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Little Kids, Big Questions
is a series of 12 podcasts that translates the research of early childhood development into parenting practices that mothers, fathers and other caregivers can tailor to the needs of their own child and family. Click here to listen to or download the podcasts. This podcast series is generously funded by MetLife Foundation.

What's In the President's Budget for Babies?

The Baby Monitor

April 15, 2013



What's in the President's Budget for Babies?

The President’s Fiscal Year 2014 budget, released on April 10th,  approaches deficit reduction both by raising revenues and cutting spending. The President’s budget would restore for FY 2014 cuts made by the FY 2013 sequester, or across-the-board cuts. The majority of programs for young children would be returned to their FY 2012 levels. Included in the budget are substantial investments in early learning. Recognizing that the beginning years of a child’s life are critical for building the early foundation needed for success later in school and in life—and that high-quality early learning programs can help level the playing field for children from lower-income families on vocabulary and social and emotional development—the budget reflects the series of new investments that will establish a continuum of high-quality early learning for children beginning at birth and continuing to age 5.  For more about the investments in early learning, as well as an analysis examining proposed program funding from the perspective of support for the healthy development of infants and toddlers, read ZERO TO THREE’s What’s in the Budget for Babies?: Analysis of the President’s 2014 Budget.



State Policy Update

Chicago Increases Access to High-Quality Early Learning Opportunities

A three-year $36 million investment in early childhood education by the city of Chicago will give more than 2,300 additional children aged zero to five access to high-quality early learning programs and associated wrap-around services this fall. In addition to increasing funding, the city also revised how it allocates money to early learning programs, creating a simpler and more coordinated process for all schools and community-based organizations in the city. Funding requests were jointly reviewed by the Department of Family and Support Services (DFSS) and Chicago Public Schools (CPS) to ensure resources were strategically allocated across the city in a way that best serves the most children. Parents can find information about all of the city-funded early learning programs on Chicago’s new interactive online portal (www.chicagoearlylearning.org).  Read the full state policy update now.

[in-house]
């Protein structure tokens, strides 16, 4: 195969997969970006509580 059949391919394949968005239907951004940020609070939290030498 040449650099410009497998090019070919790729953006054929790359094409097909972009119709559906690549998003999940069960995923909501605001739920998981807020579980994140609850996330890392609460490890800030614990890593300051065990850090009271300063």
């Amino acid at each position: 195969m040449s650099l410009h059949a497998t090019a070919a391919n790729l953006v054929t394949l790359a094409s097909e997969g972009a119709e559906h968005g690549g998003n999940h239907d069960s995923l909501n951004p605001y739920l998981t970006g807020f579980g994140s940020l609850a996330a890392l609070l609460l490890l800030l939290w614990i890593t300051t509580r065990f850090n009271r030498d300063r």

MSNBC Report on Sequestration Features ZTT Executive Director


On Friday, April 12, MSNBC ran a segment about the negative impact of sequester cuts on children and families enrolled in Head Start programs. ZERO TO THREE’s Executive Director, Matthew Melmed, was featured along with a parent and Head Start site director to discuss the effect these cuts will have on the development of young children. Click here to watch the video clip.



Publications & Resources

Brief from ZERO TO THREE Western Office
A new policy brief by the ZERO TO THREE Western Office, Improving Access to Early Identification and Intervention: 211 LA County Developmental Screening and Care Coordination, describes the 211 LA County telephone-based developmental screening and care coordination program. It offers policy recommendations for expanding and replicating the model and discusses research supporting universal developmental screening. 

Alliance for Early Success: A New Name and New Policy Framework
The “Birth to Five Policy Alliance” is changing its name to the “Alliance for Early Success” (the Alliance) and extending its policy focus through age eight. The Alliance’s core mission is to improve state policies for vulnerable children starting at the earliest time.  The expanded age range is based on the science of how children develop and the latest research in early childhood. The Alliance has also created a new birth through age eight state policy framework, which  can be downloaded here. Learn more about the Alliance at www.earlysuccess.org.

Ranking of State Child Care Center Regulations
Child Care Aware of America’s We Can Do Better: 2013 Update scores and ranks the states, including the District of Columbia and the Department of Defense (DoD), on 11 program requirements and four oversight benchmarks for child care centers. The report found that states have made progress but more progress is needed. The average score in 2013 was 92 out of a possible 150 points (61 percent of all possible points).  Read the full report and information for each of the states here.


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ZERO TO THREE · National Center for Infants, Toddlers, and Families
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